course it's not that hard to do it however the inspector wants. One
problem with that is reading a KilloWatt meter. European outlets don't
have that problem. The pins are insulated halfway such that the tips
don't make contact until they're completely inside. Ground is top AND
bottom IIRC, and pins side by side.

I think the real issue, not yet mentioned, is that a child can plug in a
cord with his/her fingers on the blade. That is FAR more likely than
dropping a paperclip on it.


Oh yeah, that one too, but not just for children. The idea that the thumb
on top might contact the hot blade when plugging or unplugging.

Many possible reasons, but none compelling enough for NEC to mandate.


New Zealand may have a better idea on plugs and receptacles
The plugs have handles on them and the receptacle has a switch so you
can plug things in and turn them on after they are plugged in.
The switch is upside down by our standard tho.

http://gfretwell.com/ftp/New%20Zeala...plug%20cap.jpg

That looks like a good idea to me. I wonder what the downsides are if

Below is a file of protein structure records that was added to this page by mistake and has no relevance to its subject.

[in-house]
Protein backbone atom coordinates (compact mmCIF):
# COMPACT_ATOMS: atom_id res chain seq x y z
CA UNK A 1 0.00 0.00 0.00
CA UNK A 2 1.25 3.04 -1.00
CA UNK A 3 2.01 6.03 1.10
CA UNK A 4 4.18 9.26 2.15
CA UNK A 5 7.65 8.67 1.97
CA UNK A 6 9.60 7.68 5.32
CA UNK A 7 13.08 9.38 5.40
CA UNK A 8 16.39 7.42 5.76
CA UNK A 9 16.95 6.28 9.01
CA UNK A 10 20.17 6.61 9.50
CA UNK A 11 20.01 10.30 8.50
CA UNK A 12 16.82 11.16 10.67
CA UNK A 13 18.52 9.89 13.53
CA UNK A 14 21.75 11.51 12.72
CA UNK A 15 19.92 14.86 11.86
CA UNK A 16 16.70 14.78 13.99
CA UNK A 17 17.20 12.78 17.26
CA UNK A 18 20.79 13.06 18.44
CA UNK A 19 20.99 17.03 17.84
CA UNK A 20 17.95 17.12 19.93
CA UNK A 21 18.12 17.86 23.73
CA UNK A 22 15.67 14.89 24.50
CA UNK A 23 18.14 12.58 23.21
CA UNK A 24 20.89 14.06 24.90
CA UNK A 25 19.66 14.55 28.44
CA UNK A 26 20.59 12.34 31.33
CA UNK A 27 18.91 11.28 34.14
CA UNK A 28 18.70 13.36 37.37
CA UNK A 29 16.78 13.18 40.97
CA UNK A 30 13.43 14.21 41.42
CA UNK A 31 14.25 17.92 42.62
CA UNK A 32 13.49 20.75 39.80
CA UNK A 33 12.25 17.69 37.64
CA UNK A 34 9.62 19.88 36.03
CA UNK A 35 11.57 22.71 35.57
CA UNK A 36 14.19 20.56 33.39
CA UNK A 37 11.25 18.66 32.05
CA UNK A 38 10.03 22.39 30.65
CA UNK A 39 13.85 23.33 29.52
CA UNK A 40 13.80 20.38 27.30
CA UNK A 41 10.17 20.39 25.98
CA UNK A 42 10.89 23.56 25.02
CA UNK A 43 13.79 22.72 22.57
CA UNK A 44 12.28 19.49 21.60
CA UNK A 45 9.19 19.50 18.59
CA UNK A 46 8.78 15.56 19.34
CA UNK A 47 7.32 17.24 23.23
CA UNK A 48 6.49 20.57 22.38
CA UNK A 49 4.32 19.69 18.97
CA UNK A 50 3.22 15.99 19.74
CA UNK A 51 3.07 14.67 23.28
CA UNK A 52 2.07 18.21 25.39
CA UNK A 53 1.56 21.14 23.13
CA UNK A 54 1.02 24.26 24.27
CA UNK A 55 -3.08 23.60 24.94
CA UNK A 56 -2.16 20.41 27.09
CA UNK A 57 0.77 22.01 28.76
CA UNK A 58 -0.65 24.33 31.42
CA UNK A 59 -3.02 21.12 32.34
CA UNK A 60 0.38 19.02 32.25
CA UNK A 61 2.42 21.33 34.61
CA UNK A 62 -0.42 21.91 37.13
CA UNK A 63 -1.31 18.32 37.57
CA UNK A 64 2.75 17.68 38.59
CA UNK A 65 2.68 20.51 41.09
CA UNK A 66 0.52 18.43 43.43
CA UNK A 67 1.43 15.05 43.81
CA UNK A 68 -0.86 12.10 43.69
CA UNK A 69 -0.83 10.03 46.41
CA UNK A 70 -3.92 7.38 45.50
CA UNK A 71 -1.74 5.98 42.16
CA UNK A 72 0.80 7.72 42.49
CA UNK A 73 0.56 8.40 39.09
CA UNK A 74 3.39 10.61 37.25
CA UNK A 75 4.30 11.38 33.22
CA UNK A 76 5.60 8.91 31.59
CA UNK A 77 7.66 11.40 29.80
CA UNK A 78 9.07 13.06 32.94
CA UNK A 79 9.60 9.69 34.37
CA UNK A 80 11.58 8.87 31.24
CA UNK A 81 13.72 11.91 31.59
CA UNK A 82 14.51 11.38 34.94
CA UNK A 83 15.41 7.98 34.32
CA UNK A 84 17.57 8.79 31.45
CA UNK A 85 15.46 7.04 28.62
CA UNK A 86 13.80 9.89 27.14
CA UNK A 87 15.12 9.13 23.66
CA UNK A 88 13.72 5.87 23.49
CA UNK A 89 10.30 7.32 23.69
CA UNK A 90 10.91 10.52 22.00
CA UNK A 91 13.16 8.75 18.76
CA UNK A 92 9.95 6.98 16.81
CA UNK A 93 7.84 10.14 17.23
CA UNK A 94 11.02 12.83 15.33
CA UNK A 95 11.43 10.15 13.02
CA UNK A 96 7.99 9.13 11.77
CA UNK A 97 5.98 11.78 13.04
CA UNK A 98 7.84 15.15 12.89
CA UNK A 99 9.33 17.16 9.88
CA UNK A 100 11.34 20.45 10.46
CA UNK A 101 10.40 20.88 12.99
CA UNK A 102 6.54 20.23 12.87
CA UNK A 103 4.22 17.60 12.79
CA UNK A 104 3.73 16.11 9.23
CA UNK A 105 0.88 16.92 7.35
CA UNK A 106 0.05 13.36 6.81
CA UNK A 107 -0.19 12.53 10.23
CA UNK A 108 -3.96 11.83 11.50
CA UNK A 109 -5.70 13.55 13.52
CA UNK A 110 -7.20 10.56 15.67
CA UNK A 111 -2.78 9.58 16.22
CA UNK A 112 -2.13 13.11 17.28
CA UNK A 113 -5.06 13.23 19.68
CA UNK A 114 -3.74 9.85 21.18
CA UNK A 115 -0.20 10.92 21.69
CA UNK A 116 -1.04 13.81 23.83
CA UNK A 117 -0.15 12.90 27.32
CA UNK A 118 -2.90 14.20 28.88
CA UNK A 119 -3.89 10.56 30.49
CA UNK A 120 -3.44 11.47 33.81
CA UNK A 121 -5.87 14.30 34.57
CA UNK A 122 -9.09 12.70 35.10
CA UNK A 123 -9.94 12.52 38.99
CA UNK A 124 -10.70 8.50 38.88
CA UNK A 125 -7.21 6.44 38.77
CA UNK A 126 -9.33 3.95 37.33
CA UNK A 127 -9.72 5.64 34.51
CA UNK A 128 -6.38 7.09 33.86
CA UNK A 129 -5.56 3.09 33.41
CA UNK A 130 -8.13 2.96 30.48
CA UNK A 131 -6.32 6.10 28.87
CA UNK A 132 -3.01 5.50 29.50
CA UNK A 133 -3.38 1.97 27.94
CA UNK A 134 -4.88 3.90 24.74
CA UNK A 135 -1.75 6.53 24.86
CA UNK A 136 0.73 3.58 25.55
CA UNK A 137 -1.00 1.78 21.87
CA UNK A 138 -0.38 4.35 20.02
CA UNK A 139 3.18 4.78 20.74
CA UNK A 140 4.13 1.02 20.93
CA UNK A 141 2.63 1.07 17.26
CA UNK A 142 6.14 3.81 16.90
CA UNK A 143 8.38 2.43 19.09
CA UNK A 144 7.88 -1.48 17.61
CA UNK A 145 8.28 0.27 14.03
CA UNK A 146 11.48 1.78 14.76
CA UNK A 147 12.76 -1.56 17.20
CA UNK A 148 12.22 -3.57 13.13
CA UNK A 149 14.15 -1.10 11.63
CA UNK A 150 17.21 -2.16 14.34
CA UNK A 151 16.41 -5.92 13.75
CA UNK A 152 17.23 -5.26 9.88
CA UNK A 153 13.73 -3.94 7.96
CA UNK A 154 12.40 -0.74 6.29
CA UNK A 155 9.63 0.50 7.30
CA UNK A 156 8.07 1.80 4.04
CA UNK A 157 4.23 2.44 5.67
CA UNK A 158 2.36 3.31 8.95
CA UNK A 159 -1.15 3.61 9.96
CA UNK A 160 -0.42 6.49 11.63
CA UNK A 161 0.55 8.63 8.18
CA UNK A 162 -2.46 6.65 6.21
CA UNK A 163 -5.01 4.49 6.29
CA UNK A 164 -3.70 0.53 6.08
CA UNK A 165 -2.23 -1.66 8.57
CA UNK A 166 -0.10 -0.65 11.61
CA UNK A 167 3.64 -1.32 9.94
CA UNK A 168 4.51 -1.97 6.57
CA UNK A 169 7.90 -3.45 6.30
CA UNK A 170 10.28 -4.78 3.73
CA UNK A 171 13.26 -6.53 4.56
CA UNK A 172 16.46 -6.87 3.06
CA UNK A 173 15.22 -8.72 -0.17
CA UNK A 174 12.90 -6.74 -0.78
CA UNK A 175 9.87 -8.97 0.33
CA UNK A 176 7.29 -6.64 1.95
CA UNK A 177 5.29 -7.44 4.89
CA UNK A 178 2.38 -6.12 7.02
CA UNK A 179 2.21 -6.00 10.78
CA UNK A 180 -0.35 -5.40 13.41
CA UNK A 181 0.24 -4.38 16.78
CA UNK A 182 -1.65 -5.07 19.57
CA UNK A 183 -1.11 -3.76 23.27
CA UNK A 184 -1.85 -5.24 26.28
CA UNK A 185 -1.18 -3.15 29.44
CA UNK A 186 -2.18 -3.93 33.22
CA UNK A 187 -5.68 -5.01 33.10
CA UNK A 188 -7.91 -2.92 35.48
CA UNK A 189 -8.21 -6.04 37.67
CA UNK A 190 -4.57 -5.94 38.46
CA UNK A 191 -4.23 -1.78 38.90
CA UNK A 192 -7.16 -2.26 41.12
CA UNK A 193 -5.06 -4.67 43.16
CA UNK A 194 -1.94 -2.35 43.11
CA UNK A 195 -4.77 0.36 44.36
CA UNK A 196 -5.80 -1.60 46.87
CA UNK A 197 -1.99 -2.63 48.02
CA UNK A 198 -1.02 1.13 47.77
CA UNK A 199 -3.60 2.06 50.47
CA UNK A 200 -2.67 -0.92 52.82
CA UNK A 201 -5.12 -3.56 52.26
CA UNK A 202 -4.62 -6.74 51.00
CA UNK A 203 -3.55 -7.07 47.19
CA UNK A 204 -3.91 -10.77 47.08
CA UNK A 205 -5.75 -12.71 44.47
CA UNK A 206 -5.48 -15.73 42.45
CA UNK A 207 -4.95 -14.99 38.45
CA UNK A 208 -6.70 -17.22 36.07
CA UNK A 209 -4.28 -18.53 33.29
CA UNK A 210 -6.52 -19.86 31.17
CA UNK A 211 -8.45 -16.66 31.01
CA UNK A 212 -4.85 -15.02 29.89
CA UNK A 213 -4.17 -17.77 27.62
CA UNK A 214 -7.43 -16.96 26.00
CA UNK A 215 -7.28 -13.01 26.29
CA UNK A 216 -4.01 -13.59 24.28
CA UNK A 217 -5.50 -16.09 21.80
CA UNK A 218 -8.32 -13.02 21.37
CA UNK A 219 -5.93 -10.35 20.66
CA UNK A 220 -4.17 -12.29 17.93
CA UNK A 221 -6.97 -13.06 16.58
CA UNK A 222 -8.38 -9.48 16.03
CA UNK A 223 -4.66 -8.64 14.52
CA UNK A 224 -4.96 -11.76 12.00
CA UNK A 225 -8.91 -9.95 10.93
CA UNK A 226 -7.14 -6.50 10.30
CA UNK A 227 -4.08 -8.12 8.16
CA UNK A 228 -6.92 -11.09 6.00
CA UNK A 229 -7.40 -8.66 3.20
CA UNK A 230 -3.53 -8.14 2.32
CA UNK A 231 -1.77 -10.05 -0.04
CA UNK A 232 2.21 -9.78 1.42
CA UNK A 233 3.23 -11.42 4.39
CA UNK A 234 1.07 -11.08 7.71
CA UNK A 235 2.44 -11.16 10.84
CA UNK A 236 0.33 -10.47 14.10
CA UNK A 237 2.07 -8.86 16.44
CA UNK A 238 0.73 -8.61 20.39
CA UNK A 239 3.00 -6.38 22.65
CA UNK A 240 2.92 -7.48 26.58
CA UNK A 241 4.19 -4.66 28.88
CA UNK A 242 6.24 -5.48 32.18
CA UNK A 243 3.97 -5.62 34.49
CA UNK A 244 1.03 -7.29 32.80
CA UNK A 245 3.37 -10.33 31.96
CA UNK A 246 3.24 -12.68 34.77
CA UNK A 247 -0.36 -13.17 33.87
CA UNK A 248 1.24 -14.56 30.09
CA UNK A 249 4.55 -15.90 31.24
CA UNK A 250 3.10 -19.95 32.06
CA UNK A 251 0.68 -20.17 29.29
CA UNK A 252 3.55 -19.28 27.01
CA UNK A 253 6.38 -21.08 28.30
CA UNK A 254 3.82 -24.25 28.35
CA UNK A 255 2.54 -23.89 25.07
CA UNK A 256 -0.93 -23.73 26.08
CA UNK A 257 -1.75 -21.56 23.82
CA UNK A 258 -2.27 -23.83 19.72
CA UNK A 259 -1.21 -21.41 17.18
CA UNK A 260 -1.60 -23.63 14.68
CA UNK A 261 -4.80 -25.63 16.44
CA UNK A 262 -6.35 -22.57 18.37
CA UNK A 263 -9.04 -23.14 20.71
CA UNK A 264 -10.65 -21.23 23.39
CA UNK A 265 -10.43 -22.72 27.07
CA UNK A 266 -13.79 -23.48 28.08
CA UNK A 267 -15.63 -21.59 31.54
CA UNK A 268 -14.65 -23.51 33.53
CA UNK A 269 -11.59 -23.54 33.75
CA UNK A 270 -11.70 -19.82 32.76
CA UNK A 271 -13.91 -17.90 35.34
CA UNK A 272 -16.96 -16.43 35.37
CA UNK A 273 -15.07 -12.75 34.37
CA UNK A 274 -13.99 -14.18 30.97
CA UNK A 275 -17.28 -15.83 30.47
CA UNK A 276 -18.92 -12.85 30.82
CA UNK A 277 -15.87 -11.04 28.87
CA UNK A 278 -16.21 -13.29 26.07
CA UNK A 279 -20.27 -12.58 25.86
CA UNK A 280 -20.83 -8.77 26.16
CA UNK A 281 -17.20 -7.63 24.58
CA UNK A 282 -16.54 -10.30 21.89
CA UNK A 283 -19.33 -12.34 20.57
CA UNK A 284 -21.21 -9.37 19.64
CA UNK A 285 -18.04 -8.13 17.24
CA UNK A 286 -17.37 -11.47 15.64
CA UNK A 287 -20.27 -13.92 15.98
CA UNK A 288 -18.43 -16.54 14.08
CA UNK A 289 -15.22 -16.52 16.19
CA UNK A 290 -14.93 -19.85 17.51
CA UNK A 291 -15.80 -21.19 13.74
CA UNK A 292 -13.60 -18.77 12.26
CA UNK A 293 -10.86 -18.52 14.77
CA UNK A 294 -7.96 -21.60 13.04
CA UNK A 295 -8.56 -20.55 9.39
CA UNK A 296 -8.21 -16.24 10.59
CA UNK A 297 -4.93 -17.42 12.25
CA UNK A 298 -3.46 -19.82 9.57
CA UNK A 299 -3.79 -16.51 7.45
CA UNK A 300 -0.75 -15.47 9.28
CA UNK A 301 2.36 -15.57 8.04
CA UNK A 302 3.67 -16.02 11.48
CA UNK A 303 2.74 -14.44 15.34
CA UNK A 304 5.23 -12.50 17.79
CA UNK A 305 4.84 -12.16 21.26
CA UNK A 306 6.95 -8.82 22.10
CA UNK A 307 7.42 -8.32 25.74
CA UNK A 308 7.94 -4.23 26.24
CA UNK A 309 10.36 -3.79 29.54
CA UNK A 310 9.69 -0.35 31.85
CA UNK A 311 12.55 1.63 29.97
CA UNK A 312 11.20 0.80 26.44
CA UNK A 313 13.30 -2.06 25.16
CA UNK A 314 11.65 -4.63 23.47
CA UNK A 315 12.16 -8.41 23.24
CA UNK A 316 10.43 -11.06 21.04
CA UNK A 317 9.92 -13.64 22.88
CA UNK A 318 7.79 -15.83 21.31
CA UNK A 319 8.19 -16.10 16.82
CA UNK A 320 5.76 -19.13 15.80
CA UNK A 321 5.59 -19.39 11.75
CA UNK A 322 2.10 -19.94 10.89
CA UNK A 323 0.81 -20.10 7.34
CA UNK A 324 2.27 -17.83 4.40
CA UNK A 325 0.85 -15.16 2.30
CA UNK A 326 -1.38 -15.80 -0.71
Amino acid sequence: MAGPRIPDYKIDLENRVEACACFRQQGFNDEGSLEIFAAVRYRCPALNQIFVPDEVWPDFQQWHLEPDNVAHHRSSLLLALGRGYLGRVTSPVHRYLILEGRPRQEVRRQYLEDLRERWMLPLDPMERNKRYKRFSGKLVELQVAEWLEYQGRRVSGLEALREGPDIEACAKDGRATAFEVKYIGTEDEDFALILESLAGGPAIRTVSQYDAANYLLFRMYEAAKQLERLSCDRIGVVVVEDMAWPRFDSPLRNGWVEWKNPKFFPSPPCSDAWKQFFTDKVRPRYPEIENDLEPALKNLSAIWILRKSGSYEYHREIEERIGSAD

any.

Yes it is nice but that cost triple what cost in USA and on top of that you
are using 220 instead of 115, 115 makes little more convenience.


DerbyDad03 September 29th 16 07:37 PM

Electrical Outlets Upside Down? Code?
 
On Thursday, September 29, 2016 at 2:15:46 PM UTC-4, FromTheRafters wrote:
on 9/29/2016, supposed :
On Thu, 29 Sep 2016 13:47:40 -0400, FromTheRafters
wrote:

TimR formulated the question :
It has never made sense to me that the probability of something conductive
landing on the blades was high enough to be detectable. Of course it's not
that hard to do it however the inspector wants.

One problem with that is reading a KilloWatt meter.

European outlets don't have that problem. The pins are insulated halfway
such that the tips don't make contact until they're completely inside.
Ground is top AND bottom IIRC, and pins side by side.

I think the real issue, not yet mentioned, is that a child can plug in a
cord with his/her fingers on the blade. That is FAR more likely than
dropping a paperclip on it.

Oh yeah, that one too, but not just for children. The idea that the
thumb on top might contact the hot blade when plugging or unplugging.

Many possible reasons, but none compelling enough for NEC to mandate.


New Zealand may have a better idea on plugs and receptacles
The plugs have handles on them and the receptacle has a switch so you
can plug things in and turn them on after they are plugged in.
The switch is upside down by our standard tho.

http://gfretwell.com/ftp/New%20Zeala...plug%20cap.jpg

That looks like a good idea to me. I wonder what the downsides are if
any.


A switch that gets bumped to Off on a receptacle that should always be On.

"Grandpa's Iron Lung sure is quiet today."